Untitled timeline


French Revolution

January 1789 - December 1789

The French Revolution was when the people of France rebelled against the King. They were inspired to do so by the American Revolution. The revolution ended with a victory for the French people, and the public beheading of the King and Queen.

Whiskey Rebellion

1791 - 1794

Congress passed a tax on American-made Whiskey in March 1791 to pay off the federal debt. Everyone did not support the tax, because some felt the federal government had no right to tax what they “created themselves.” Soon, fights over the tax had broken out in areas of Western Pennsylvania, and people were refusing to pay the Whiskey tax elsewhere. Washington, who felt Congress had a right to enforce the tax, personally led the military to Western Pennsylvania and halted the rebellion without a battle.

Neutrality Proclamation

April 22, 1793 - April 23, 1793

George Washington’s proclamation declared that the United States would not take sides during a war between France and England. Washington passed it without the approval of Congress.

Jay’s Treaty

November 19, 1794 - November 20, 1794

Jay’s Treaty fixed problems between the United States and Britain that could have led to war. The British were to pay damages done to American ships and the British were to abandon their forts on the northwestern territory. The treaty was unpopular in the United States, because citizens felt it did not punish the British enough.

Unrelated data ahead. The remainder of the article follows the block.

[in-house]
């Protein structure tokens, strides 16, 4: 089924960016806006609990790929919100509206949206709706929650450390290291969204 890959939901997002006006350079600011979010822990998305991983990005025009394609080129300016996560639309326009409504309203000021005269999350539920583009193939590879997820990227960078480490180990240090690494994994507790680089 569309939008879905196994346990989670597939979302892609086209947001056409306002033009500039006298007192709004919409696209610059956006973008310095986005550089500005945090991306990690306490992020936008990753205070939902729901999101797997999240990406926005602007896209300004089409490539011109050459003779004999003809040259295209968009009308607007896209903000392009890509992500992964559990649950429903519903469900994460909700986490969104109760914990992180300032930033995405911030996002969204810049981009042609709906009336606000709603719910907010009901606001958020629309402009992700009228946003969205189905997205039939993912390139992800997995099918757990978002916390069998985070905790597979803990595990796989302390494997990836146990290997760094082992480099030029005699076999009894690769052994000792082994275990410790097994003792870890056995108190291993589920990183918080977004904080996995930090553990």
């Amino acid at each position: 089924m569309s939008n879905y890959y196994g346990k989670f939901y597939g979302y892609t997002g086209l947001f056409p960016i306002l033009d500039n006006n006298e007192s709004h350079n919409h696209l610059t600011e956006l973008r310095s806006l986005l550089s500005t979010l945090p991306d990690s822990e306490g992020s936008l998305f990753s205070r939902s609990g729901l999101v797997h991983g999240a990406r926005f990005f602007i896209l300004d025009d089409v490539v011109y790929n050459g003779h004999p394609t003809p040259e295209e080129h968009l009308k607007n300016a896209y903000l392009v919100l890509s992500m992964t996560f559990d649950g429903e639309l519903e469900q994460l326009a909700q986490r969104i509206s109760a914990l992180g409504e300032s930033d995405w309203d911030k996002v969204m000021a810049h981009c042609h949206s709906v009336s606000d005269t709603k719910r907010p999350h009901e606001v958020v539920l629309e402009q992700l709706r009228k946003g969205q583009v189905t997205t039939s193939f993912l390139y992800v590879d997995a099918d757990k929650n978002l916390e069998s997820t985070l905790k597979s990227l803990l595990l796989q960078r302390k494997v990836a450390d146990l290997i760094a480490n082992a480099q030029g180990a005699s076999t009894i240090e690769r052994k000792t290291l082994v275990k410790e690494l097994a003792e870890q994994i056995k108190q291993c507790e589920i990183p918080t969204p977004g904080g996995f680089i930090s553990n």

Treaty of Greenville

August 3, 1795 - August 4, 1795

The Native Americans waged war against the United States in the Northwest Territory, due to U.S. expansion. The British supplied the Native Americans with weapons, giving them an advantage at first, but the U.S. came out victorious after five years of fighting. The Treaty of Greenville gave the United States claim to the Native American land in the Northwest Territory (roughly Michigan, Ohio, Kentucky and Indiana.)

Pinckney’s Treaty

October 27, 1795 - October 28, 1795

In 1784, Spain was in control of the port of New Orleans and closed it to the United States for trade. The United States was now unable to transport goods from the Mississippi to places east or over seas, because they had to pass through the port of New Orleans. This damaged the American economy. Pinckney’s treaty reopened the port, and resolved border disputes; Washington saw it as a success.